PUN meeting at a farm

The trip to the meeting was almost surreal. Instead of driving there it felt like a trip trough the heavens.  Outside pieces of clouds flew by whilst inside the car music set the mood.

Unlike previous meetings this one was held in farm near Utrecht. I was driving there from work with Jan (a collegue of mine). He drove ahead and I followed behind him. Because of the dense mist we couldn’t see more than a few meters ahead. After a few detours we made it to the meeting location.

Stani and his girlfriend really put in a lot of effort to make people feel at home. They even had food prepared to nourish the hungry.

The meeting was well attended and after a while a large group (around thirty people) gathered for the first talk. Martijn Faassen introduced us to Grok. This little cave man seems to introduce a new flavour to Zope 3 development. And from what I have seen it might be the yummiest to date.  I think Grok is best explained in an analogy to Apple. You see, Grok is to Zope 3 what the Mac is to Unix. Just like the OS X you get a nice interface (no more ZCML and other low level plumbing). But the best is that it still allows you to code against the low-level framework whenever needed.

Grok is a huge step forward and one that will attract a lot of new people to Zope.  Just like Apple made Unix accessible for the masses this system enables people from all scripting or programming backgrounds to quickly become productive with Zope.

After a short break we continued with a talk on test driven development. Doing such a talk always gets some crowd participation (sollicited or not) on which framework to use etc. I think Frank Niessink did a good job of explaining the underlying principles. It was also nice to hear his experience and point of view.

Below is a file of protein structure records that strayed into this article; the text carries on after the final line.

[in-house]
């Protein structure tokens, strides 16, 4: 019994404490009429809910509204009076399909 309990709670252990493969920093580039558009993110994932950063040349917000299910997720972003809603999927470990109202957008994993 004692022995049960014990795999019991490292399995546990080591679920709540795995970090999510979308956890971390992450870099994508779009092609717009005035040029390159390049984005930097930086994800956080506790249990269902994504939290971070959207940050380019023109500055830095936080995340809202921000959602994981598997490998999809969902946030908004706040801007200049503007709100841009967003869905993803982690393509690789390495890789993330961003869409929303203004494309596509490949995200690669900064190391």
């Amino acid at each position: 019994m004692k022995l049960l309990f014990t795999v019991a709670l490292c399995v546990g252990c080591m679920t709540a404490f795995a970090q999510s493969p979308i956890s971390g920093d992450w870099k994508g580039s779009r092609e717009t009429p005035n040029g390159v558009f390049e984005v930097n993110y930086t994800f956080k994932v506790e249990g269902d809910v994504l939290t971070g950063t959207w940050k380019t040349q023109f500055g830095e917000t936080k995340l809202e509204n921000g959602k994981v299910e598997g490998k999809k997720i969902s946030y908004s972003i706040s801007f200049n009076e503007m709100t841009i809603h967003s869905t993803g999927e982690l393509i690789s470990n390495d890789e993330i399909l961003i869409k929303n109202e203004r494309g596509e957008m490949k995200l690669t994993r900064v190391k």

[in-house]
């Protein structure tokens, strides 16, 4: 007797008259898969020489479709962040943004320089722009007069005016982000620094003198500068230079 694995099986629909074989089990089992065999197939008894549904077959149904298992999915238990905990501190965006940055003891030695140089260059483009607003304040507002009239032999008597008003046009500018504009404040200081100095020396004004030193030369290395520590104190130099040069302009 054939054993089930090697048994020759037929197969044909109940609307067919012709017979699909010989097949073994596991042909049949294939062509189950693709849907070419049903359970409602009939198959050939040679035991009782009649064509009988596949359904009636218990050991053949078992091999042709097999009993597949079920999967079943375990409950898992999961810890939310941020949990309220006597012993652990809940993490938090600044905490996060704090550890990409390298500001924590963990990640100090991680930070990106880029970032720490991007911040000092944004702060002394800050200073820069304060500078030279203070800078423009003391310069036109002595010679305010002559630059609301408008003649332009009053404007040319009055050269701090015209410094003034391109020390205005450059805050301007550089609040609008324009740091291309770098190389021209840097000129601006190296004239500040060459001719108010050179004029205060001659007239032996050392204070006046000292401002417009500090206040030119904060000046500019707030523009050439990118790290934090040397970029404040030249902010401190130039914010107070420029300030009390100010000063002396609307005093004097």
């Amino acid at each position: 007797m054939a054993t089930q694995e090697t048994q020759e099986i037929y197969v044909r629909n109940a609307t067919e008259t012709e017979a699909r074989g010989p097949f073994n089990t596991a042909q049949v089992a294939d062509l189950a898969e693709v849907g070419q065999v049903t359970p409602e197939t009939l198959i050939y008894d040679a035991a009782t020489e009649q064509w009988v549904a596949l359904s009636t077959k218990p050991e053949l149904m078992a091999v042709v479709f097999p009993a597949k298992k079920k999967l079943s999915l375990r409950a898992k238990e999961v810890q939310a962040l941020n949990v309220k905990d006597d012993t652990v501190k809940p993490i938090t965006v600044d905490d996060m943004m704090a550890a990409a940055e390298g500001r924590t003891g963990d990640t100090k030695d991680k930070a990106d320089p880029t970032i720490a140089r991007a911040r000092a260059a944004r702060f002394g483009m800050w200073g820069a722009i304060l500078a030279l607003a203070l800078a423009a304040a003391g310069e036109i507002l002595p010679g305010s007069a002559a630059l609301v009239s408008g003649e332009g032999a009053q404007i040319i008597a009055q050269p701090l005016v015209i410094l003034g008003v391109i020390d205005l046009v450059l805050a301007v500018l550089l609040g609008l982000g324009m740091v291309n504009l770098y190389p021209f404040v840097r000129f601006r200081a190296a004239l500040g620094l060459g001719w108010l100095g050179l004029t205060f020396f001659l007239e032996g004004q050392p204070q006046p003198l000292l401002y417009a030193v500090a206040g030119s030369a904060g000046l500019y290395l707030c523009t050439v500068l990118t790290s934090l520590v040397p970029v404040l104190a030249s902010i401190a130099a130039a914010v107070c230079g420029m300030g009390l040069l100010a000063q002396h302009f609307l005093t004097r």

In line with Frank’s talk the next presentation was on AOP with a focus on (unit)testing. Remco Wendt told us his experience with testing complex systems. He showed how to use AOP to write tests against a remote service by replacing the implementation run-time. It won’t replace my stubbing/mocking habits but its always nice to rethink your choices.

To wrap the evening up Stani gave a presentation on the Copacabana Cybercafé project. This is one of the things I like best about being in the Python community. Although it may seem (at least to me) that everyone is developing web apps this is certainly not the case. Stani used Python in this case to create a cyber cafe in which reality is subtly though drastically changed. Basically he wrote a proxy which substitutes words on a web page with different words. An example of this is changing terrorist for martyr. He also showed us some more examples.

It was a great evening and I want to thank everyone involved for making it happen. Etienne was definitely right that to much time had gone by without a meeting.


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